Takezō leaves Otsu to find his sister, but Otsu finds her own trouble attacked by the trailing old lady (Matahachi’s mother "Otsugi") and when Takezō fails but gets away, he cannot meet back up with her at the specified meeting place in the city where he tries to keep disguised and inconspicuous. However Takuan easily spots him and takes him before the leader of the city, whom surprisingly he is well acquainted with. He makes sure that the horrible behavior of the military leader sent after Takezō receive proper treatment, and in his usual way, decides a strange punishment for Takezō. They give him a new set of clothes and a bath, and then imprison him in a tower, where there were said ghosts inhabited. It was a library of sorts, the walls and floors lined with literature, and for four years. During these four years, Musashi changes considerably, and instead of being just a strong, brutal monster, he gains a mind and a soul – which puts him above the beasts, which truly is a large amount of society.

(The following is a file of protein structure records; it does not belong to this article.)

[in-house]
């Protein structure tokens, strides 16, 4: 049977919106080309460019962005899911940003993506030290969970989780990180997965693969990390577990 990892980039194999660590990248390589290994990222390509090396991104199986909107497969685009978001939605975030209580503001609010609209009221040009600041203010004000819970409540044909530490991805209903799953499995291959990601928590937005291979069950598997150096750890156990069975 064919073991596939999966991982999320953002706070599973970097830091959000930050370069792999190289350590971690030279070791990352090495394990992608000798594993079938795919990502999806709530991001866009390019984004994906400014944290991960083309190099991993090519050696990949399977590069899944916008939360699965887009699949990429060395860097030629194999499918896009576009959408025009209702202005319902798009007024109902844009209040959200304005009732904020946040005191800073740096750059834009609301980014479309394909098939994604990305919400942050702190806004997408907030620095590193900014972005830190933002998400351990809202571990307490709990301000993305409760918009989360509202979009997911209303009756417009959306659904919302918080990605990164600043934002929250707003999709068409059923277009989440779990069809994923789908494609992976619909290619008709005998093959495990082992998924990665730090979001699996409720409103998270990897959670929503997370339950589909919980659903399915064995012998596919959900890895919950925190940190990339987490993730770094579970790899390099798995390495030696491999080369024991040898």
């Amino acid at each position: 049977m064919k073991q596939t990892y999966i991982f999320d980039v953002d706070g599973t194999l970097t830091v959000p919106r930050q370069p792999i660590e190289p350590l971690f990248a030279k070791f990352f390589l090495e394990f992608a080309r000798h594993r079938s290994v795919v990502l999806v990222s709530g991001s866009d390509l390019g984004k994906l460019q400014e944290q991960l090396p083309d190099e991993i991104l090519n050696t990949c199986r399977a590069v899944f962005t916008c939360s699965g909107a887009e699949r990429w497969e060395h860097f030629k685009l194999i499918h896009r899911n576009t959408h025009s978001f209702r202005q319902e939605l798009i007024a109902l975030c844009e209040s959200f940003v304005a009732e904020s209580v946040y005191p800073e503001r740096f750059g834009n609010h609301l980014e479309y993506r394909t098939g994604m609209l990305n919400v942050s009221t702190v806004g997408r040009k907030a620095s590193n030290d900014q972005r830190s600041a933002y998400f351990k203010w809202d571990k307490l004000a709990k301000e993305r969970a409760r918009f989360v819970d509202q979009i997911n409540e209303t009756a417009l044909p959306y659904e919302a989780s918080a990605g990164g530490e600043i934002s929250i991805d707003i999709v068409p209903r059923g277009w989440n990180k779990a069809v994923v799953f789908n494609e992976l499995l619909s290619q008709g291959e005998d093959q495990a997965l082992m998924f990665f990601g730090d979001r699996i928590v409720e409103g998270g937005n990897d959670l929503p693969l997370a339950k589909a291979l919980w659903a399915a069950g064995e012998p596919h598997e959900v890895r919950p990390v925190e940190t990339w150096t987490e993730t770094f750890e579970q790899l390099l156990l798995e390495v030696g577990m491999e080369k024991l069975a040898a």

After this time, the leader of the city offers him an immediate post of a samurai, but Musashi – as he now calls himself using the same characters in his name – says he wants to explore the land and fine tune his skills to become the best samurai – as he leaves, Otsu, whose love for Takezō has increased tenfold over the years waiting for him comes to him immediately wanting to be his bride, wanting to follow him wherever he will go. Musashi torn emotionally but unwavering, carves an apology in the bridge and flees from her, women being a great and unexpected adversary for him. Otsu, who won’t be thrown away follows after him, hoping that he will change his mind and unite with her. From this moment the tale of the travelling warrior begins.